the outcomes which they then deploy. Students will want to
understand why they have been selected for an intervention and, in
some cases, may want to challenge the basis for their selection
A week after students begin their distance learning courses at the UK’s Open
University this October, a computer program will have predicted their final
grade. An algorithm monitoring how much the new recruits have read of their
online textbooks, and how keenly they have engaged with web learning forums,
will cross-reference this information against data on each person’s socio-
economic background. It will identify those likely to founder and pinpoint when
they will start struggling. Throughout the course, the university will know how
hard students are working by continuing to scrutinise their online reading
habits and test scores. (Forbes, 2015)
HOW IS ‘LEARNING’ MEASURED?
Can learning be measured through frequency of clicks?
Can algorithms provide substantial information about quality of learning,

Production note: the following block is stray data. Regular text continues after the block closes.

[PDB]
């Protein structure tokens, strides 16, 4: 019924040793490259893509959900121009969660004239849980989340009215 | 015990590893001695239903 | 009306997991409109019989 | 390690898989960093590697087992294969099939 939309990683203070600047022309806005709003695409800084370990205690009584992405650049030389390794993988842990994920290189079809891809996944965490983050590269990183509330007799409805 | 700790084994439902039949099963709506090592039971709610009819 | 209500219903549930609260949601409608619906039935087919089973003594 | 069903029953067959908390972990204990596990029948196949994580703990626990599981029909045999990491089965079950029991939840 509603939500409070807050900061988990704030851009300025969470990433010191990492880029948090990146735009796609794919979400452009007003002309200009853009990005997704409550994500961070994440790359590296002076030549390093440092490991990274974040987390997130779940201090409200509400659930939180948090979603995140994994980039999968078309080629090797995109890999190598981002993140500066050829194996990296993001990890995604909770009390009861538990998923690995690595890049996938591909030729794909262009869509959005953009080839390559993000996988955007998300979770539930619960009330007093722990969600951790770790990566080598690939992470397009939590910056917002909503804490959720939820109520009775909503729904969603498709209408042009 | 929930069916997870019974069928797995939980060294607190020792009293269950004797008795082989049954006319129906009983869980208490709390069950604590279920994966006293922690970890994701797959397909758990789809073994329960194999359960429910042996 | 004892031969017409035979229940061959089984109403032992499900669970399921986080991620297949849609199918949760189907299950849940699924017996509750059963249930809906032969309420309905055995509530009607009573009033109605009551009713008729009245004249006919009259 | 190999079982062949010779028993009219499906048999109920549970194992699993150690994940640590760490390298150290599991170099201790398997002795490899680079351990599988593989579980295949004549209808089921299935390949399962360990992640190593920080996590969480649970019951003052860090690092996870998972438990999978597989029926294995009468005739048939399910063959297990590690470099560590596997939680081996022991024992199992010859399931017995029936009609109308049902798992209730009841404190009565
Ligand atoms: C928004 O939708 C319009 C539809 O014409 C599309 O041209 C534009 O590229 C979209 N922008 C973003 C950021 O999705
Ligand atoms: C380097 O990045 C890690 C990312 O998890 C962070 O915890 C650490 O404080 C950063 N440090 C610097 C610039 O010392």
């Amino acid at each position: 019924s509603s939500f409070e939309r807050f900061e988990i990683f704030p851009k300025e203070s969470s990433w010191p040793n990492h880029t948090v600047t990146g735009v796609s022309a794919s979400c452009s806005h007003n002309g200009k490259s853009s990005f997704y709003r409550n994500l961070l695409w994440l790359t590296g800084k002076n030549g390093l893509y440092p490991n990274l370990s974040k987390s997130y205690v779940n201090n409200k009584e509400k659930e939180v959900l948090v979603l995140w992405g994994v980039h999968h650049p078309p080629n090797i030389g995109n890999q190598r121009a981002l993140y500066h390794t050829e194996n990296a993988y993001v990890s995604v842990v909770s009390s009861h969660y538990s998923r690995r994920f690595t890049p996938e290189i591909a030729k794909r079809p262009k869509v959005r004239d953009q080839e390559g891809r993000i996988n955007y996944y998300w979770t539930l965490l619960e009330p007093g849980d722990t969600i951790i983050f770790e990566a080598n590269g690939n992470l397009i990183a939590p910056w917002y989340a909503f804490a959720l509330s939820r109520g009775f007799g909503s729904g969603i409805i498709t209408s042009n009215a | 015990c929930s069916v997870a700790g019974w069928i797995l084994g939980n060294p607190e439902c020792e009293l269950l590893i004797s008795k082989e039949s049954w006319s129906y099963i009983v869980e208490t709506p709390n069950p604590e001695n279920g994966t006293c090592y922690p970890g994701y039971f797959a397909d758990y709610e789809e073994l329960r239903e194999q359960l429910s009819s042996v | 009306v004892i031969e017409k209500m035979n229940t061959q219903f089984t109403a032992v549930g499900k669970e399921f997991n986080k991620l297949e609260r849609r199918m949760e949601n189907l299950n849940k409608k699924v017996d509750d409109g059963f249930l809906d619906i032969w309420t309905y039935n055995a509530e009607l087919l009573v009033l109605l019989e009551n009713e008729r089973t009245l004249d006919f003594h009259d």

learners and educators?
Reducing human behaviour, performance and potential to algorithmic
analysis is indeed quite risky.
Analysing learning through algorithms (normally outsourced to Ed-Tech
corporations) needs to be handled with care, due to ethical challenges
Predictive modelling in Learning Analytics can lead us to algorithmic
discrimination of learners, we cannot predict the future, machines
Allowing the proliferation of algorithmic surveillance as a substitution
for human engagement and judgment helps pave the road to an ugly
future where students spend more time interacting algorithms than
instructors or each other
ASSISTIVE OR PUNITIVE INTERVENTIONS
“The overarching purpose of analytics in education today is
merely to punish those who get bad data, and to reward
those who get good data by leaving them alone. We are
squandering the power of 21st-century data analytics in
education by deploying it firmly inside a 19th-century
Skinner box of basic rewards and punishments”
● Ensure everyone is aware which data is being collected, for what
● Don’t collect/retain/share data unnecessarily
● Ensure data collected will not affect social mobility
● Carefully select who will be analysing your data
● Consider bias and their potential effects
● Create a Data Governance committee
“A right to privacy is neither a right to secrecy nor a right to
control but a right to appropriate flow of personal information
… Privacy may still
be posited as an important human right or value worth
protecting through law and other means, but what this
amounts to is contextual integrity and what this amounts to
varies from context to context”.